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Divorce has serious effects on the life and development of girls, though this impact is likely to manifest itself in different ways. Here are some aspects in which a girl’s experience of divorce differs from that of boys:

How girls react to divorce

A) Girls are more likely to internalize their symptoms or withdraw within themselves in their response to the stress of divorce. This can make it more difficult to spot problems in girls, since their symptoms are better hidden. Girls don’t exhibit the same “in your face” symptoms that boys do.

B) Whereas boys are trained to suppress their emotions, girls are given leeway to express their feelings more openly. Adults are also more likely to respond to a girl’s distress and offer comfort. The environmental conditioning (or rather, a lack of the repression boys deal with) can make girls better equipped to deal with the emotional turmoil brought on by the divorce.

C) Girls may be more socially skilled than boys, and are also more likely to seek comfort from other adults, which can help them handle the emotional impact of divorce better.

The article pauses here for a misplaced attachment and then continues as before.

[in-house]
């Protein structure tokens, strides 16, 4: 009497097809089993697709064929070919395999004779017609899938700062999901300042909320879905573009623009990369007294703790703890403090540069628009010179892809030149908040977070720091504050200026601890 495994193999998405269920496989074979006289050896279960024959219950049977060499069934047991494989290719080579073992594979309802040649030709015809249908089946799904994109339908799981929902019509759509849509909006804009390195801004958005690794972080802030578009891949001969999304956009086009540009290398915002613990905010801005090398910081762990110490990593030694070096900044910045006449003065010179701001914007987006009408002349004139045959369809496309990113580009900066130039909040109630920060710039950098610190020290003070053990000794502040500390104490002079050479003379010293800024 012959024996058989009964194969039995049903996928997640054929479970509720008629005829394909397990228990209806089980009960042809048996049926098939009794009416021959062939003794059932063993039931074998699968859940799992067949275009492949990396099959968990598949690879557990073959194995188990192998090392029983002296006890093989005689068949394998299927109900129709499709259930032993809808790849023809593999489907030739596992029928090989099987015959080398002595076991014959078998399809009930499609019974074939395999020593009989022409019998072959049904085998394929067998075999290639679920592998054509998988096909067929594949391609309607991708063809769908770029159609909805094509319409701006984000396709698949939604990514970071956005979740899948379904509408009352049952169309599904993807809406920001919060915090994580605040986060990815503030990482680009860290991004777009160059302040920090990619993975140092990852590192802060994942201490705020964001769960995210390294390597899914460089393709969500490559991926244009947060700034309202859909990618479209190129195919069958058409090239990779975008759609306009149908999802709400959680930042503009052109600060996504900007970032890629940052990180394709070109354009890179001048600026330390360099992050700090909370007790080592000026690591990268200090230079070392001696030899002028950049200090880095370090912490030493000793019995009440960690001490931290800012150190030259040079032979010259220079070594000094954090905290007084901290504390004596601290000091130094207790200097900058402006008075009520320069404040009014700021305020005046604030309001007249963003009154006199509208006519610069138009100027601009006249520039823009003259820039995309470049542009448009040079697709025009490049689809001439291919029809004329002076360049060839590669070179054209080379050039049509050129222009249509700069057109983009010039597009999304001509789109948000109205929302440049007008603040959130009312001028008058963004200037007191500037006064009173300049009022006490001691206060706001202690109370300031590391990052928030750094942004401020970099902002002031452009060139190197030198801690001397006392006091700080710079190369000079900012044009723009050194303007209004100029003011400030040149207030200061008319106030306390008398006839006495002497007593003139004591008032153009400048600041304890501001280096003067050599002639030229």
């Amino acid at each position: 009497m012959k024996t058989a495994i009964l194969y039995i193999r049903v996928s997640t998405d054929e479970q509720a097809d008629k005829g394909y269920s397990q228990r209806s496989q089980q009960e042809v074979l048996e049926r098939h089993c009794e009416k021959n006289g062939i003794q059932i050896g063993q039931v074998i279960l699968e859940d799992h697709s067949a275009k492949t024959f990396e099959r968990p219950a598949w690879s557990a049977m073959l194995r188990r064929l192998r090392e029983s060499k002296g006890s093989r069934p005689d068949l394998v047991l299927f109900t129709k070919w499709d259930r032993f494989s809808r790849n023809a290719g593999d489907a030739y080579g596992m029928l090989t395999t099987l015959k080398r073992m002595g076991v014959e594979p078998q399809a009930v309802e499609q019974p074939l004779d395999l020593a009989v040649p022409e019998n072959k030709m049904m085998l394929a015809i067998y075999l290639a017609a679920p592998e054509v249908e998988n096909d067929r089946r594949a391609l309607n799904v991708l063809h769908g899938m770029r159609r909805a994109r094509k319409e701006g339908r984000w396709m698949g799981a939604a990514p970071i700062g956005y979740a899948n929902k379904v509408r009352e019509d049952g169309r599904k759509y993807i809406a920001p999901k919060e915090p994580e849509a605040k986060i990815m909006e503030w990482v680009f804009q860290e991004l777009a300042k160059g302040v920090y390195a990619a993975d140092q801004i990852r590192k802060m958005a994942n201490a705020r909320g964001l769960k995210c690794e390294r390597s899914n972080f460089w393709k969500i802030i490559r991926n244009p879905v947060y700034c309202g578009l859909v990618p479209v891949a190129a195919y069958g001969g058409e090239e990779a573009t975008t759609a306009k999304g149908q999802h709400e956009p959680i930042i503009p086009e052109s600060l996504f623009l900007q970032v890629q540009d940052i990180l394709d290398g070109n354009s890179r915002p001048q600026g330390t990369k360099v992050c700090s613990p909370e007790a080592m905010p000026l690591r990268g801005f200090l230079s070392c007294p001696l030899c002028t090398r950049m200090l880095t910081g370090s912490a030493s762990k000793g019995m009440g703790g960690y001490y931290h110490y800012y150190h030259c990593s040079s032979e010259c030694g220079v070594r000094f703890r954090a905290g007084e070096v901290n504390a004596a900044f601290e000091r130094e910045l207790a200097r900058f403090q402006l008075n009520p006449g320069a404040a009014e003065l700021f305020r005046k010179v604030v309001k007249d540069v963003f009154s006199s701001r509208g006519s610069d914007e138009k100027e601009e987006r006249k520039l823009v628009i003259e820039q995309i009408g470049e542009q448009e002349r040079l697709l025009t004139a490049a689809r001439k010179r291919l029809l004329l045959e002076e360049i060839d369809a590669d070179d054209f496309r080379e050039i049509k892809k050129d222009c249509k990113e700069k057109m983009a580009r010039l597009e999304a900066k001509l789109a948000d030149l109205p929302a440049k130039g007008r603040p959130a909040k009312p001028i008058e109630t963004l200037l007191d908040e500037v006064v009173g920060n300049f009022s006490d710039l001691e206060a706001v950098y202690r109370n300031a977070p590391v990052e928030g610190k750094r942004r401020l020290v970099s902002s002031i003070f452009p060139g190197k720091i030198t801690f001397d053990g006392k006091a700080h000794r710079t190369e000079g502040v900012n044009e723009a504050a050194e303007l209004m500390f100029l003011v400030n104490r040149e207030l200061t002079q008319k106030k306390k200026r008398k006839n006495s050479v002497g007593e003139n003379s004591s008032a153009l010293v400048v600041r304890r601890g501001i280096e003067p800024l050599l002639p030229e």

D) Girls are more likely to be thrust into caretaking roles for younger siblings, and may even take on the role of surrogate partner to their struggling parents. This can add additional stress to the situation. In addition to their own struggles, they now feel a need to look out for either their siblings or parents, possibly both.

E) Girls can suffer profoundly because of the lack of a father figure. Many experts believe that the opposite-sex parent has a more profound impact on the child’s development, especially when it comes to girls. Opposite-sex parents play an important part in the psychosexual development of children, serving as role models and “imprinting” a child’s psychology in ways that guide future mate selection and relationship patterns. For example, girls who grew up around unstable or absent fathers tend to be attracted to similar traits in their mates later on, which is why girls with “Daddy issues” often end up with abusive or delinquent boyfriends. A child’s caretakers are her first templates for what masculinity or feminity is, as well as their earliest experience with heterosexual affection, and thus their behavior (or absence) can affect children in unseen ways.

F) For this reason and others, girls from divorced homes display promiscuous sexuality at earlier ages and engage in more attention seeking behavior towards men. (Hetherington, 1972) They also have significantly higher rates (7 to 8 times) of teenage pregnancy and birth. (Kiernan & Hobcraft, 1997)

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